Councils across Victoria are leading an Australian-first project for road authorities committing to increase the use of recycled content in road, footpath and shared pathways construction.

Cr Bill McArthur, President of the Municipal Association of Victoria (MAV) said the launch of the Local Government Recycled Roads to Zero Waste Challenge set a new, more sustainable benchmark for civil construction nationally.

“With Victorian councils responsible for 129 000 kilometres of roads and 40 000 kilometres of footpaths, this is a great example of where large-scale practical action can reduce our carbon footprint and achieve zero waste.

“Boosting the use of recycled crushed glass (RCG), crushed brick and crushed concrete in the base of pavement construction creates new market uses for the 2.2 million tonnes of stockpiles and 800 000 tonnes sent to landfill each year. It also closes the loop on councils’ kerbside recycling programs.

“Local government’s average road expenditure accounts for between nine and 20 per cent of their total budget, but can be much higher for some rural shires.

“By embracing the use of approved recycled content councils will reduce their civil construction costs, energy use, greenhouse gas emissions and the reliance on quarried materials, which are becoming harder to source.

“With no reduction in pavement performance, and no cost increase, it makes great environmental and economic sense,” he said.

The Recycled Roads to Zero Waste project is an MAV-Sustainability Victoria partnership to increase councils’ use of recycled content in civil construction. A Project Advisory Group was set up, council demonstration projects progressed with funding support from the Packaging Stewardship Forum, and a new web-based resource developed to support councils’ access to information.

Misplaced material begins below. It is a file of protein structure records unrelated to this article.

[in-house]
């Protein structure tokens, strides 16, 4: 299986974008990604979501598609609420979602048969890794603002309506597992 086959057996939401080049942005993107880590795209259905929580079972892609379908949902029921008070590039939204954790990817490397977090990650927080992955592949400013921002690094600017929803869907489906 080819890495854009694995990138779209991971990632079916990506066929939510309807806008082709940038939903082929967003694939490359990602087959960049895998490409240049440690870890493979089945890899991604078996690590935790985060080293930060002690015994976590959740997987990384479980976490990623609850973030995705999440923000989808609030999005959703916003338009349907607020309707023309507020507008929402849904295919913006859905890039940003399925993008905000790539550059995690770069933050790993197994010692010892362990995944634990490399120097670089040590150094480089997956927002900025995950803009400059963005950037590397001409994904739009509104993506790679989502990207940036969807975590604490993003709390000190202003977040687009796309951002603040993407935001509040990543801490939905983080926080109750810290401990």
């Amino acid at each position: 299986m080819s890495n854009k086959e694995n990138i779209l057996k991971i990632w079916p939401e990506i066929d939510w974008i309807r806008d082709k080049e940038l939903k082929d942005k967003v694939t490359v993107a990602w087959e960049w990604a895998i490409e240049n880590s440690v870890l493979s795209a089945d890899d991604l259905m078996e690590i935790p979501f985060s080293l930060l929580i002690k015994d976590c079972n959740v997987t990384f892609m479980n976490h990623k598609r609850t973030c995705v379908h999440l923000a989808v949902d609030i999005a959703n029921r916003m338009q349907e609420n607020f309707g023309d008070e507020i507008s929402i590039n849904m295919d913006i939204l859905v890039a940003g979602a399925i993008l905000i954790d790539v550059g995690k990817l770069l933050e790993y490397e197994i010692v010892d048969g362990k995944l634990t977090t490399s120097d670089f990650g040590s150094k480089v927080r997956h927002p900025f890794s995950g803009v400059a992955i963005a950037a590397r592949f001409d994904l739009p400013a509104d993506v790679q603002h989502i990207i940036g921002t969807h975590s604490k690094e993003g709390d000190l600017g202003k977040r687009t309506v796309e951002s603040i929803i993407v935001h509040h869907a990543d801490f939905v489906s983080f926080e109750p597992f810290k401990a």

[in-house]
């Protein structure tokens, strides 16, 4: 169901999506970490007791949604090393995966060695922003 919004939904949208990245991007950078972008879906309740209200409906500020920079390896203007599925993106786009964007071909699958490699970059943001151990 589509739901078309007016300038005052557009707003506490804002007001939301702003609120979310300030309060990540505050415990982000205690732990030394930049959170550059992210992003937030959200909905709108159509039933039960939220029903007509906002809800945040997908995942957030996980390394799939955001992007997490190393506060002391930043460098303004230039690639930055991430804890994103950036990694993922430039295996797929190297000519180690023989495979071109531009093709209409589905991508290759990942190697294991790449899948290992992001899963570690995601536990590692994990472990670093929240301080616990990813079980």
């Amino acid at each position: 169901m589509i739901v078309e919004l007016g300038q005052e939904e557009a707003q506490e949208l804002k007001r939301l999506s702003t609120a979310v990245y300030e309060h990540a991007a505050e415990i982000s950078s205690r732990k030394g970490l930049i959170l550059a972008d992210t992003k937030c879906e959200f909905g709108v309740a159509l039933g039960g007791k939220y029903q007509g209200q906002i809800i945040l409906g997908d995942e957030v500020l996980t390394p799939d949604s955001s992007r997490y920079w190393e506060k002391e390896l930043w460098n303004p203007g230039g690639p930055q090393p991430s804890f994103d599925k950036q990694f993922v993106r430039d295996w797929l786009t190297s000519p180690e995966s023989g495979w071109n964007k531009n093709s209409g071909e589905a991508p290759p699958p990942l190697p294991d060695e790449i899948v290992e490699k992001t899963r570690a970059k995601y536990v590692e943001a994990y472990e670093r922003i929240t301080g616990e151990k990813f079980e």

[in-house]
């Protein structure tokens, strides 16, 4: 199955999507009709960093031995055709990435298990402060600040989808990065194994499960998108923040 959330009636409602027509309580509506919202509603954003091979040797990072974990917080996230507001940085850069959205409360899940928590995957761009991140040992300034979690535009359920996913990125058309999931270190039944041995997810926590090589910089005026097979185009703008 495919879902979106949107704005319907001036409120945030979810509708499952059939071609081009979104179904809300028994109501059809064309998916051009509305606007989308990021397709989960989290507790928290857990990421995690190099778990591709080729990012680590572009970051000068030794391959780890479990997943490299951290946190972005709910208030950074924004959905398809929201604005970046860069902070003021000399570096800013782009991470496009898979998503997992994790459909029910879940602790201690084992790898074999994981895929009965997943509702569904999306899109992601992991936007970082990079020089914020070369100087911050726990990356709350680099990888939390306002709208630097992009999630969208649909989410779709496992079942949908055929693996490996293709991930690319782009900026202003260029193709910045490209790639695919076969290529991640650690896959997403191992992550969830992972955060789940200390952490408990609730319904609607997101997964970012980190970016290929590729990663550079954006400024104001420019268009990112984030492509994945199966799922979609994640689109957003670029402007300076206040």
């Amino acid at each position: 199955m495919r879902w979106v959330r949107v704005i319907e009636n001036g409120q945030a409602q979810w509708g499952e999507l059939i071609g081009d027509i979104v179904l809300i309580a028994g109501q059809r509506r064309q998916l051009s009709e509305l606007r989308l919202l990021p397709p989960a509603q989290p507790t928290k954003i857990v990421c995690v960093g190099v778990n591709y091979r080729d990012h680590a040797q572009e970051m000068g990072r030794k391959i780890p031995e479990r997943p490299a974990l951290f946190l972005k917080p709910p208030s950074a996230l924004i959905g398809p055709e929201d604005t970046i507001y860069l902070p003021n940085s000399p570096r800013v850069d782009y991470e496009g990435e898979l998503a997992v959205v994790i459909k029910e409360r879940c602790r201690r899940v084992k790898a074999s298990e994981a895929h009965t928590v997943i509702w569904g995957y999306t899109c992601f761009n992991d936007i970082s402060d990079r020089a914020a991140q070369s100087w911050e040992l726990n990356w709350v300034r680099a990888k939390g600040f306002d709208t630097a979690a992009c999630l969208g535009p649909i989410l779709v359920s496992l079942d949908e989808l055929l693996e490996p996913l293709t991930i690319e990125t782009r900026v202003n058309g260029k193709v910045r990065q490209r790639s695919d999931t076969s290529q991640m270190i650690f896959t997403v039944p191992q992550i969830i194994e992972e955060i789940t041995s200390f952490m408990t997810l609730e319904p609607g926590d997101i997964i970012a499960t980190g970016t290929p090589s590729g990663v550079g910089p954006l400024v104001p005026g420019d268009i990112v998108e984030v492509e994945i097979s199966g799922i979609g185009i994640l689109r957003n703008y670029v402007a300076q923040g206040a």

Cr McArthur said nine partner agencies including government, industry and research institutions had been involved in the project since 2009, as well as five municipalities who had constructed demonstration sites.

“The laboratory and field testing concluded that recycled crushed brick and crushed glass in blends of up to 30 per cent were equivalent to, or exceeded, the performance of quarried rock.

“New construction specifications developed by Swinburne University for the MAV recommend the use of 15 per cent and 30 per cent RCG and crushed concrete or brick in the sub base of footpaths and shared pathways.

“A separate 2011 VicRoads specification now allows up to 15 per cent crushed brick and RCG content for a Class 3 road base construction, and up to 25 per cent in a Class 4 sub-base construction.

“While demonstration sites across four states are an important catalyst for change, the Recycled Roads to Zero Waste Sustainability Challenge takes the next step by seeking a formal commitment from Victorian councils.

“Local government can pave the way to a greener road future nationally by identifying works in their five-year capital programs, and putting it into action through their construction and procurement practices,” he said.

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